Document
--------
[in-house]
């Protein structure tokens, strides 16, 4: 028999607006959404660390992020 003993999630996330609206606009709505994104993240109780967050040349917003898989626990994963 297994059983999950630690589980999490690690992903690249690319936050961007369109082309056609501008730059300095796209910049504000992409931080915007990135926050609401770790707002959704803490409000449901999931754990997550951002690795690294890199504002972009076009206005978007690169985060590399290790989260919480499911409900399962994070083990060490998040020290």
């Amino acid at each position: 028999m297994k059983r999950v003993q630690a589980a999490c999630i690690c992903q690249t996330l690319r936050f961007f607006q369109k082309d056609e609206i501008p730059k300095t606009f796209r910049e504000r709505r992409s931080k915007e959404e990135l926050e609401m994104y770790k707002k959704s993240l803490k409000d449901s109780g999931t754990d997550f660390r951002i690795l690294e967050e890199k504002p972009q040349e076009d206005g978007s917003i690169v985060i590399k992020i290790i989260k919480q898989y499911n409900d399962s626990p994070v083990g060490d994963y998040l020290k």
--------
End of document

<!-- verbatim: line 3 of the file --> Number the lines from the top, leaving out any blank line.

């Amino acid at each position: 028999m297994k059983r999950v003993q630690a589980a999490c999630i690690c992903q690249t996330l690319r936050f961007f607006q369109k082309d056609e609206i501008p730059k300095t606009f796209r910049e504000r709505r992409s931080k915007e959404e990135l926050e609401m994104y770790k707002k959704s993240l803490k409000d449901s109780g999931t754990d997550f660390r951002i690795l690294e967050e890199k504002p972009q040349e076009d206005g978007s917003i690169v985060i590399k992020i290790i989260k919480q898989y499911n409900d399962s626990p994070v083990g060490d994963y998040l020290k």